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I've been debating back and forth on whether a tight knit expat community is really needed in Italy. I'm not at all involved in the huge community here in Florence. I probably only have one or two American friends here and although I sometimes get invited to various parties and get togethers I've never invested any time into befriending expats. One because they come and go so frequently and two because I live In Italy and I think it's better to invest my time in making Italian friends who help me to improve my language, more profoundly understand the culture and integrate into the community.

I think I am also always afraid of becoming what I call an expat groupie, a person who does everything to recreate their country of origin here in Italy. They barely speak Italian, they don't have any Italian friends, they hover around the military base or the international school and expat mommy groups that meet every week, Mexican or Hamburger dinners and Irish pubs.

Lately though since I started my own blog (movingtoflorence) and have been using forums such as this one to get the word out I've found that there is an element of the expat community that I've been missing out on, the networking and shared experiences.

My question is... what's the right balance and how did you find it. It can't be either my extreme shunning of everything and everyone American or the other that bothers me so much of completely recreating your country of origin.
 

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We might want to think about moving this into the General Expat discussion area, since it's a topic that isn't at all exclusive to expats in Italy.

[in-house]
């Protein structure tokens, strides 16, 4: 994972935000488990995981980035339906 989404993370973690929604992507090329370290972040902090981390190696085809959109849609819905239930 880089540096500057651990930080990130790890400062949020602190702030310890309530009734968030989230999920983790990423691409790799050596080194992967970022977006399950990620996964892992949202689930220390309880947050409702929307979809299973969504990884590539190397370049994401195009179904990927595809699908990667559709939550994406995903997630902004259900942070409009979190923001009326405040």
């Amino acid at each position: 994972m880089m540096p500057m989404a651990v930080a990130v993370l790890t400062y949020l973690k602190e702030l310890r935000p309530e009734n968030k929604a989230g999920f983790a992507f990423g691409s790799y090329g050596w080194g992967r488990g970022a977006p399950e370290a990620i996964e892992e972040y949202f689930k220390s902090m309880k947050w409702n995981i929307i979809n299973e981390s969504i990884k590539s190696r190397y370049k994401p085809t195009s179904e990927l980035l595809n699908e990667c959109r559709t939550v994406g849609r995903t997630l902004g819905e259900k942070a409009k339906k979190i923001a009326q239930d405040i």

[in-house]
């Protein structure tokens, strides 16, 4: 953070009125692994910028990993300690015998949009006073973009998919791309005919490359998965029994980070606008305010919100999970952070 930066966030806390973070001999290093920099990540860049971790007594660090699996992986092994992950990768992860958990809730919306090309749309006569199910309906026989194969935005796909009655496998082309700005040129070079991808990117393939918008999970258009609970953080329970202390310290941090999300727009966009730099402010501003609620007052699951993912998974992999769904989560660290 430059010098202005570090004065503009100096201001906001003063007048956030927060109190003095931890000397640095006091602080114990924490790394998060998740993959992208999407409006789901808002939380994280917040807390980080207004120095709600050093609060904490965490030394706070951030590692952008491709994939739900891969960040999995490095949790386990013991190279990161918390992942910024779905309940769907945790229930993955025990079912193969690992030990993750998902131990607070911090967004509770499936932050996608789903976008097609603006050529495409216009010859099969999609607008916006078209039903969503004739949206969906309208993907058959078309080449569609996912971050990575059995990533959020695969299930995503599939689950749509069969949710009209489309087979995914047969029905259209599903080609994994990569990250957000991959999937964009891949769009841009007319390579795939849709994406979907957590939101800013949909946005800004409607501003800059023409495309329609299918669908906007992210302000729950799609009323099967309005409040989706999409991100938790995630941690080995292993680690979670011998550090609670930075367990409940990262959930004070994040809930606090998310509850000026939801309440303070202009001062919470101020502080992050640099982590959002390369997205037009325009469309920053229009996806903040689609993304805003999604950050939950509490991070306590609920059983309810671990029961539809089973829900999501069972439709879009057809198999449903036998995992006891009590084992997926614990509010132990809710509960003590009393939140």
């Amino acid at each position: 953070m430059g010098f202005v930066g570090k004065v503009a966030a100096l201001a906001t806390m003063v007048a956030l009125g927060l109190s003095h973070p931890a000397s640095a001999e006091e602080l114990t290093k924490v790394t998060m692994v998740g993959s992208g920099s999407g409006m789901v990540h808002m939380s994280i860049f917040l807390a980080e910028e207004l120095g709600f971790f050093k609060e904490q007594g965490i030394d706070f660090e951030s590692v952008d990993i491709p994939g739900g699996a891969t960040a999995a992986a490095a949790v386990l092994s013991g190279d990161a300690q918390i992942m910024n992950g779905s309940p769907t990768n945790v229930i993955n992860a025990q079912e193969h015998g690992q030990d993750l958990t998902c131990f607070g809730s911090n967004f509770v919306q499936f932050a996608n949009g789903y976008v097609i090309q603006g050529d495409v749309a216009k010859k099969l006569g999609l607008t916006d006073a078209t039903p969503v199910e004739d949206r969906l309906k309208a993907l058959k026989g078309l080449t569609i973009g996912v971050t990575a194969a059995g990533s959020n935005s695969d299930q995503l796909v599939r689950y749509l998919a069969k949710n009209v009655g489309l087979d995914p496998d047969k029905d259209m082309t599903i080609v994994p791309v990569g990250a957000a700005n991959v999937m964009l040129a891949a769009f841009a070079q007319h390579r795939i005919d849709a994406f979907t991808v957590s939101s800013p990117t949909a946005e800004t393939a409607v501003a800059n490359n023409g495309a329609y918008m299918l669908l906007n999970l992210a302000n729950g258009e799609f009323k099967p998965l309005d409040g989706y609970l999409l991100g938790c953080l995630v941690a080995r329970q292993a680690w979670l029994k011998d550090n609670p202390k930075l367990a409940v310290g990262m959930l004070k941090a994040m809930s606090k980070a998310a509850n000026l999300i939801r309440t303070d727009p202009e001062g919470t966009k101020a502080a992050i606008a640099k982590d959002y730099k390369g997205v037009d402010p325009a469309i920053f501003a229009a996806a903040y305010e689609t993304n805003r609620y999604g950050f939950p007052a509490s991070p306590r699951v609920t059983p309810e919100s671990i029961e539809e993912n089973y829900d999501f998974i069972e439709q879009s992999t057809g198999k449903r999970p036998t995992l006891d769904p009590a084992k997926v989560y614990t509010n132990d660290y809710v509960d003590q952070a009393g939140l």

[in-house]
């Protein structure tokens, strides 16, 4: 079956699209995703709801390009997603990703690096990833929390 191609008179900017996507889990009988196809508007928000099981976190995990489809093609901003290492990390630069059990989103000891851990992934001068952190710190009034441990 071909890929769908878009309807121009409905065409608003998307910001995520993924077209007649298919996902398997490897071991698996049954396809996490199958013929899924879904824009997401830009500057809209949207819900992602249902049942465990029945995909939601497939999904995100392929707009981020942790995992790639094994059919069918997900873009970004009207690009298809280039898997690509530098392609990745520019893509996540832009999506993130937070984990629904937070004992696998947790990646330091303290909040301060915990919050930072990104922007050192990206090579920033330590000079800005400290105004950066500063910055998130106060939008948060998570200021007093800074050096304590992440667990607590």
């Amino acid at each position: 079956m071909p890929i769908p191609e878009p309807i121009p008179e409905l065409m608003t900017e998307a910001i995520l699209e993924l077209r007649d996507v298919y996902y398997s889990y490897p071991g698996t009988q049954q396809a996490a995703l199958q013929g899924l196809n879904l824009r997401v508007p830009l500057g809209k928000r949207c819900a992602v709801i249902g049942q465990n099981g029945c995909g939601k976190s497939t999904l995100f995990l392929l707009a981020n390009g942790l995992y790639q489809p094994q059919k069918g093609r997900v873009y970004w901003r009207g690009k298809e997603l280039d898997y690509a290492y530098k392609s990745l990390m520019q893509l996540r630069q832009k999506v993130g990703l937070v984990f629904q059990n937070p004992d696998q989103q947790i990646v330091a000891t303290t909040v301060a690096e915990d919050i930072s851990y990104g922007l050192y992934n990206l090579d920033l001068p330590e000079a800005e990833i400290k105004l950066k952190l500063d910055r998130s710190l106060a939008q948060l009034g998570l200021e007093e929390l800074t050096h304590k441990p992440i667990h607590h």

I lived in Germany for a while, where there was only one English language expat group - and it was mostly Brits. I stayed away from it for a while, but finally got involved shortly before I moved. Ultimately, I moved here to France, where there are lots of US and British expats and a number of US expat groups.

It was really nice to finally be able to socialize with other Americans after three years of relative isolation. But I got much the same sense you seem to have - a little put off by the idea that some people don't ever seem to have loosened the ties to the old country, even after 20 or 30 years of living in France. They still celebrate Thanksgiving, keep on top of politics in the US and seem to associate mostly with other Americans, although most of them speak very good French, many of them work with French people and in some cases are married to French.

For me, the right balance seems to be in the AVF group (a French newcomers group) I'm in right now. The association is actually designed to welcome newcomers to the area, whether French or foreigners. Because we are in an area with a university and several research institutes, we have lots of foreigners, coming and going all the time. And plenty of newly arrived French people from various parts of France, as well as newly retired people who have lived in the area all their lives, but suddenly find they know no one in town when they are no longer working.